All three costs – land value, hard costs, and soft costs, have been increasing dramatically over the years.  But with respect to the hard costs, one of my colleagues said this:

“Labour costs have never been higher.  The unions feel as though after a decade of building, it’s time for them to get their ‘piece.'”

I have no hard data to support that.

But also consider that a developer must forecast increases in hard costs – labour, materials, what have you, as the project is future-based:

“When you are a developer and you sell all your units in one market, you have committed to delivering at that price. You have little control over costs of materials over the next 3-5 years of building, debt costs, delays etc.”

As we saw with the “LAND VALUE” portion, these costs can fluctuate dramatically.  But if you want to be conservative, then use $330/sqft as the measure for your calculations.

SOFT COSTS

What are soft costs?

Basically anything outside of the cost to acquire the site, and the cost to build it.

Sales and marketing?  Check.  Building a sales centre, hiring a marketing firm, public relations, sales team, etc.  Commissions payable to Realtors who sell units are 2.5%-5% of the price of a unit alone.

Architectural, legal, zoning, permitting, etc.  This is a big one!

And that brings us to the City of Toronto’s part in all of this, which adds a substantial cost!

A lot has been made of “development fees” but that’s only a small part of the pie.

Much of what we want to know is made public by the City of Toronto, and is a set fee.

Click HERE if you want to see the City of Toronto’s residential development charge rates, effective February 1st, 2018.

Here’s a breakdown:

DevelopmentCharges

Note that for a 1-bedroom apartment, the development charge is $17,644.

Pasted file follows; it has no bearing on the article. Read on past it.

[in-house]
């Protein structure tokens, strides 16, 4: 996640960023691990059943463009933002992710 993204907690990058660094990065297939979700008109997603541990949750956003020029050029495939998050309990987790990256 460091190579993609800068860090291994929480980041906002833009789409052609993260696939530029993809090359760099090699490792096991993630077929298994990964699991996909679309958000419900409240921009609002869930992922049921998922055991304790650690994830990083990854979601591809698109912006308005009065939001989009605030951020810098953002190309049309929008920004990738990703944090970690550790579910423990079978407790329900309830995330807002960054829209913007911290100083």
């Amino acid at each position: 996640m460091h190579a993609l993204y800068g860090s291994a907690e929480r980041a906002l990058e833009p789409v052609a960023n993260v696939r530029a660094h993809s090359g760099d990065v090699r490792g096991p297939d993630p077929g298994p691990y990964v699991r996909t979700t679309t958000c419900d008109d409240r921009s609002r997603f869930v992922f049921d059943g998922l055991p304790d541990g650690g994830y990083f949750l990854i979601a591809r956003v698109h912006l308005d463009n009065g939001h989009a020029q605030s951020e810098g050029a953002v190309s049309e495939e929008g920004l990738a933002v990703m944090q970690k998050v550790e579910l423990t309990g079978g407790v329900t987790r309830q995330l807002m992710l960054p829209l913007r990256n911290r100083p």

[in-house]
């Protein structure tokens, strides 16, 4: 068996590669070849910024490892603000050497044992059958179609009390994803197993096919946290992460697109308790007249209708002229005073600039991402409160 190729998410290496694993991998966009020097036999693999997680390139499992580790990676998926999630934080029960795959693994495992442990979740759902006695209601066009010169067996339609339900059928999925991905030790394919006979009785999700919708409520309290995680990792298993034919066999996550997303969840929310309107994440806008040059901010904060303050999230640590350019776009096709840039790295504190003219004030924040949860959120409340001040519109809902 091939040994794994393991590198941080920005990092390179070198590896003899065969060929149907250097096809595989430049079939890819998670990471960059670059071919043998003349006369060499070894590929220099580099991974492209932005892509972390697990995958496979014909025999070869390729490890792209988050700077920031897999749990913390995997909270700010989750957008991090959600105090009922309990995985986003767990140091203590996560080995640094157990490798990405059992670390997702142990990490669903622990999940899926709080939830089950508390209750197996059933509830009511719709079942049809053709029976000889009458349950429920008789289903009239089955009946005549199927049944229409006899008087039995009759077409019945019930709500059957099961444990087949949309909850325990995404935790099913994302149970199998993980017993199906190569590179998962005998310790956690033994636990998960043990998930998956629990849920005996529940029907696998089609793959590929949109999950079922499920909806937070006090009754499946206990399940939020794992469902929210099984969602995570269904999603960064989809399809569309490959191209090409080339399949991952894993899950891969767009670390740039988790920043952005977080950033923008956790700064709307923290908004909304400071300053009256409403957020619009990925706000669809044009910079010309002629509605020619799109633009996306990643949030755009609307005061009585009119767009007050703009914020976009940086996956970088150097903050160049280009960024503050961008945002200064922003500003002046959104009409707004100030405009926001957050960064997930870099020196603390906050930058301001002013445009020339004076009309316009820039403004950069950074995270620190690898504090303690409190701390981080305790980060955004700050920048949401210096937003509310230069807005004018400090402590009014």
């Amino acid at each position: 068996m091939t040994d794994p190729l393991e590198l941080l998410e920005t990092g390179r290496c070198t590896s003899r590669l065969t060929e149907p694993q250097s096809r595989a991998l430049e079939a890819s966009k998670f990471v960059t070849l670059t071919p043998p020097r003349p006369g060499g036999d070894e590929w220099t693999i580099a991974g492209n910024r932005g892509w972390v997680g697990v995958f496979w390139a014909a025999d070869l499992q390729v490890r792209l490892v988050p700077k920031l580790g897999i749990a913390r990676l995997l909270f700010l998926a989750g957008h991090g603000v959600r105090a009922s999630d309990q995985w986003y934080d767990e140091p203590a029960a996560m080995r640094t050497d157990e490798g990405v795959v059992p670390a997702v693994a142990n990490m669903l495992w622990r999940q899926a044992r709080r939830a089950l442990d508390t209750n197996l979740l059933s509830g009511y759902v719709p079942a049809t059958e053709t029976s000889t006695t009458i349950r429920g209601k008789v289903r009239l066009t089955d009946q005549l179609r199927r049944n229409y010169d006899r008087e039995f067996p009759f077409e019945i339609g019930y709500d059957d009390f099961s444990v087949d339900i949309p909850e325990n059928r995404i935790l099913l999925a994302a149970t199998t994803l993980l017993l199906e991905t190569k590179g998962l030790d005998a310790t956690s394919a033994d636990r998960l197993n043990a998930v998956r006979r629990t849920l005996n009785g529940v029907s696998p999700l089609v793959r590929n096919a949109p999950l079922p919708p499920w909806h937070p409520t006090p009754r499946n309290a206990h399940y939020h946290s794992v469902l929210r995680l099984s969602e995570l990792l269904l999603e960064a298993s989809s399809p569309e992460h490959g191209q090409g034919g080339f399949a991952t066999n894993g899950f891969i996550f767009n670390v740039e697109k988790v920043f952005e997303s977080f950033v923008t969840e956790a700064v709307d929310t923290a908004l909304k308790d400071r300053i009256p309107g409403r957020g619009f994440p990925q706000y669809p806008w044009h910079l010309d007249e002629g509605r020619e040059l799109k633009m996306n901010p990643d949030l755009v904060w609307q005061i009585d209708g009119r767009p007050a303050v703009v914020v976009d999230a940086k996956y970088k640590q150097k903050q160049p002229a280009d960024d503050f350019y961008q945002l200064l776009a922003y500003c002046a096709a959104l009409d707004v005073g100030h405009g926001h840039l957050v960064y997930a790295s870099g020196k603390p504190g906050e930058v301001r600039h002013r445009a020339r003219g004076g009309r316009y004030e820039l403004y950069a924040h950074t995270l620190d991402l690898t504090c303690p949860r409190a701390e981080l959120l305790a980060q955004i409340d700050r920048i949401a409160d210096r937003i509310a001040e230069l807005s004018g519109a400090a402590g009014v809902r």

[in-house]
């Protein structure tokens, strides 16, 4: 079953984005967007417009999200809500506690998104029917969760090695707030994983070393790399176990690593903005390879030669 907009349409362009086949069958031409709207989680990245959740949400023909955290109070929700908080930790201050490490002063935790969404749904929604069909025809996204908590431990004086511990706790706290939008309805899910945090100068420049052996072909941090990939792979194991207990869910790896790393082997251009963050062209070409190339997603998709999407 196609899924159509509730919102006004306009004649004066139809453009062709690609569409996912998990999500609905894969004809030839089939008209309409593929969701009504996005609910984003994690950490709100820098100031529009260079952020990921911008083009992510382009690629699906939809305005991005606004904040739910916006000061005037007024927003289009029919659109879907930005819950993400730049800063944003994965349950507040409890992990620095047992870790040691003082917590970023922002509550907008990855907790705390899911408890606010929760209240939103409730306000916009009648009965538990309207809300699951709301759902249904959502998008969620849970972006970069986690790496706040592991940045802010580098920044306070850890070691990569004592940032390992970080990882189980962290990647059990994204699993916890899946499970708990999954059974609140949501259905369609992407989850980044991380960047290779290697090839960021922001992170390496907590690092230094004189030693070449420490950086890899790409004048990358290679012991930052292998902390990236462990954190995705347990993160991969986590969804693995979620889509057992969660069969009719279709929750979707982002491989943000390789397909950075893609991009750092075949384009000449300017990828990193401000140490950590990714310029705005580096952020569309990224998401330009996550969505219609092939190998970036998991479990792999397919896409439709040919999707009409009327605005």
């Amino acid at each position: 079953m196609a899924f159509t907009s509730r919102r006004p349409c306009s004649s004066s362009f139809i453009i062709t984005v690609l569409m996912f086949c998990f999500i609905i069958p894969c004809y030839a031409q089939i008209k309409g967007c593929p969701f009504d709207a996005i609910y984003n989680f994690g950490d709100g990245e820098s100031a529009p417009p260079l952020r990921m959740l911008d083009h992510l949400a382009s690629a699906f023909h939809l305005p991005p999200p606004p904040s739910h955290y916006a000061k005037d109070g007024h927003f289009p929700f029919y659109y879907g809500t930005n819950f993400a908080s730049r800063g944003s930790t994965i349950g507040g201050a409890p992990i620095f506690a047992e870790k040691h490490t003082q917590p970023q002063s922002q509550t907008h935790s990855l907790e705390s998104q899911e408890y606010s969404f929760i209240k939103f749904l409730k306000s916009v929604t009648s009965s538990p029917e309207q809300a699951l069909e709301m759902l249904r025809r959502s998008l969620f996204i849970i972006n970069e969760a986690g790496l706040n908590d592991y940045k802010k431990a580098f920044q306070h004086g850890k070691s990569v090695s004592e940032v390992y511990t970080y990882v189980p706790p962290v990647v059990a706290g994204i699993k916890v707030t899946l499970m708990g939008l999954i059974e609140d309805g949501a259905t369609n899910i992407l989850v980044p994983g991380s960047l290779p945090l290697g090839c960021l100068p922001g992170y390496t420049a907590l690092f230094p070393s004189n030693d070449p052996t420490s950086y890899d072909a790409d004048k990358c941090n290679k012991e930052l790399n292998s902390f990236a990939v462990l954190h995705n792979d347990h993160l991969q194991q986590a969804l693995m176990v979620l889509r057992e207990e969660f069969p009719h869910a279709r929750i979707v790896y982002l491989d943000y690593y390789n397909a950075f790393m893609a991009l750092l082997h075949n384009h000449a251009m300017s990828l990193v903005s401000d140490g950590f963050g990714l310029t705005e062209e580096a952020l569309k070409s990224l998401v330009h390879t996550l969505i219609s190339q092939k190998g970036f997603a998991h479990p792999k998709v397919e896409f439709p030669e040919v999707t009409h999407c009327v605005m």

In the context of a 450 square foot condo, selling for, say, $900/sqft (or $405,000), this represents 4.4% of that price.

4.4% might not sound like a lot, but it is.  It’s a large chunk, and it’s passed directly on to the consumer.

But also consider that this is far from the only cost the developer incur from the City of Toronto.

A note on this from my colleague:

“In addition to those development charges, there are also education DC’s, cash in lieu of parkland (which can be 5-10% of the value of your land at the time of building permit), City permitting fees and many more. That is on top of Section 37 cost, which is arbitrarily negotiated with the city for “public improvements” which could be millions of dollars. You need to negotiate this in order to get final approvals to build.  The conversation now is around DC’s going up by double in Toronto, and no one knows exactly when that will happen.”

The education charges are also available on the city’s website, check HERE.

They’re about $1,500 per unit, which, again, doesn’t sound like much.  But trust me – this all adds up.

“Cash in lieu of parkland” is 5-10% of the value of the land at the time the building permit is issued, which is usually more than the amount which was paid for it.  So you could conceivably add another 5-10% of that $200-$400/sqft from our first section on “LAND VALUE,” or another $10-$40/sqft.

Then comes those pesky Section 37 fees, which I wrote about in a January blog you can read HERE.

That’s 1% of the “gross construction costs.”

When all is said and done, how much of the purchase price of a condominium – say that $405,000, 1-bedroom condo we used as an example above, goes to the city of Toronto in one form or another?  10%?  12%?  15%?

How much does that drive up the price?

I understand that the city needs money.  And clearly, given the political climate we’re in now – with FREE STUFF FOR EVERYBODY, the city, province, and country all need to come up with creative taxation measures.  But I think it’s prudent to identify how much of a hand the government has had in driving up the price.

As for the rest of the soft costs, use your imagination.

I don’t have any way of estimating the total soft costs, but my contact in commercial real estate has said these are roughly $150/sqft for your “typical” Toronto condo.

So where does that leave us?

Let’s recap:

Cost to acquire land: $200/sqft
Hard costs: $330/sqft
Soft costs: $150/sqft

That’s $680 per square foot.

And that’s using conservative numbers.

The cost to acquire the land, looking at downtown condos, and looking at actual sellable square footage, would probably be closer to $300/sqft.